3. A mold as recited in claim 2 wherein the passage defines a predetermined flowpath through the threaded members as a result of the threaded members being longitudinally positioned relative to each other and the reduced diameter portions being formed at predetermined longitudinal locations on the threaded members.
4. A mold as recited in claim 1 wherein the threads formed on each of the threaded members have a height which is sufficient to minimize voids between adjacent threaded members.
5. A mold as recited in claim 1 wherein the threaded members are threaded cylindrical rods, the threaded cylindrical rods having substantially the same thread pitch and pitch diameter.
6. A mold as recited in claim 1 further comprising means selectively engagable with each of the threaded members for rotating the threaded members.
7. A mold as recited in claim 1 wherein the threaded members are substantially the same length.
8. A mold as recited in claim 1 wherein the adjacent ends of the threaded members are fused together to form the composite contour.
9. A mold as recited in claim 1 further comprising a metal layer deposited on the adjacent ends of the threaded members so as to define the composite contour.
10. A mold as recited in claim 1 further comprising means for heating at least one of the threaded members.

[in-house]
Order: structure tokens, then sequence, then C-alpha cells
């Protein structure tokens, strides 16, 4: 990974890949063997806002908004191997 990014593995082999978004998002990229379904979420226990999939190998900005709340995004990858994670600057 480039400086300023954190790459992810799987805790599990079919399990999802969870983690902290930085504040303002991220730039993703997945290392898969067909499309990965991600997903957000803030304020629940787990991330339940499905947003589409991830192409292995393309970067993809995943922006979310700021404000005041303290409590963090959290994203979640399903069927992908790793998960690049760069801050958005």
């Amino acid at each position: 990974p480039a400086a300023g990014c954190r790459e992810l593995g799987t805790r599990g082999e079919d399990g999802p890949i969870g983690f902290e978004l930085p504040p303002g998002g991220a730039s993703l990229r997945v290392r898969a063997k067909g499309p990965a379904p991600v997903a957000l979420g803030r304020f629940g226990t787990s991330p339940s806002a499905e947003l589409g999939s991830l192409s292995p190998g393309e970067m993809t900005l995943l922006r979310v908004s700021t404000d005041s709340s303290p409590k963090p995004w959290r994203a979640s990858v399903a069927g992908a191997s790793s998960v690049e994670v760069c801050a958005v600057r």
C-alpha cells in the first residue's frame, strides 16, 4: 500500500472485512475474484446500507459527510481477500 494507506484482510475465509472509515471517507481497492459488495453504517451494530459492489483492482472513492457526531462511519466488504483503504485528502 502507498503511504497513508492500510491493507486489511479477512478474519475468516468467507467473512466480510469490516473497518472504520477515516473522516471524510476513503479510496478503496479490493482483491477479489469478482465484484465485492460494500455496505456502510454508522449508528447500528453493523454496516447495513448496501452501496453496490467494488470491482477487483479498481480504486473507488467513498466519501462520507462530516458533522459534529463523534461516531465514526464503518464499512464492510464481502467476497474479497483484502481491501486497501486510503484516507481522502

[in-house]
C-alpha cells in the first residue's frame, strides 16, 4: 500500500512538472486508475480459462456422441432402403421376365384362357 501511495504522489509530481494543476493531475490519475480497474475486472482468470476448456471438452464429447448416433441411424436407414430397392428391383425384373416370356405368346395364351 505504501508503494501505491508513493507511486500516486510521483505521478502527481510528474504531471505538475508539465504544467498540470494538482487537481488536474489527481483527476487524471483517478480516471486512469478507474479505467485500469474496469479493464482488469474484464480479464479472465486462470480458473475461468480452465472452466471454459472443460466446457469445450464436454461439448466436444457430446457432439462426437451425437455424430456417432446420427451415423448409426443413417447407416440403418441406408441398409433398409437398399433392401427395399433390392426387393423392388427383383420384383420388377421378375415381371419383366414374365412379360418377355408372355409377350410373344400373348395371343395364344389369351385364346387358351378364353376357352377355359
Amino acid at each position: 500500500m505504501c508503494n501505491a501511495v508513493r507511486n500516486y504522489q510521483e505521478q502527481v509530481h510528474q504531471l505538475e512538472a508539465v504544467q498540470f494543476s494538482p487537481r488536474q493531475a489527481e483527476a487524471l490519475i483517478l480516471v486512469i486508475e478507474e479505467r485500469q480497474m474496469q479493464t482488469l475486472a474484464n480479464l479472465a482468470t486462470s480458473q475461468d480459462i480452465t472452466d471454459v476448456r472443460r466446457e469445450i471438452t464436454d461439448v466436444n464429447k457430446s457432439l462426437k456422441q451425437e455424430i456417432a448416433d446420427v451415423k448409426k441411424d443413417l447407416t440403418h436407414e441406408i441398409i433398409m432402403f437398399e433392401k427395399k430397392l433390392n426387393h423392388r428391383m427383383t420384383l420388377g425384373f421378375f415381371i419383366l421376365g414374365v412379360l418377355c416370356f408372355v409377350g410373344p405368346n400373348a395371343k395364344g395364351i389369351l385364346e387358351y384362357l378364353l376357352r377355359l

11. A mold as recited in claim 1 wherein the structural frame member has an interior surface on which threads are formed, and wherein the threads formed on the threaded members located adjacent the interior surface of the structural frame member are threadably engaged with the threads of the interior surface, such that longitudinal positioning of an individual threaded member relative to the structural frame member is achieved by rotating the individual threaded member.
12. A mold for forming an article having a predetermined contour, the mold comprising:
a structural frame member having an interior surface, the interior surface having threads formed therein; and
threaded members supported within the structural frame member, each of the threaded members having a thread formed thereon, at least some of the threaded members having a reduced diameter portion, the threaded members being oriented such that adjacent ends of the threaded members define a composite contour on one side of the structural frame member and such that at least some of the reduced diameter portions are adjacent each other so as to define a passage through the mold, the threads formed on each of the threaded members being threadably engaged with the threads of each adjacent threaded member, the threads formed on the threaded members located adjacent the interior surface of the structural frame member being threadably engaged with the threads of the interior surface, such that longitudinal positioning of an individual threaded member relative to its adjacent threaded members and the structural frame member is achieved by rotating the individual threaded member;
whereby appropriate longitudinal positioning of the threaded members relative to their respective adjacent threaded members enables the composite contour defined by the threaded members to substantially conform to the predetermined contour of the article so as to define a mold cavity for forming the article.
13. A mold as recited in claim 12 wherein the passage defines a flowpath through the threaded members for selectively heating and cooling the mold.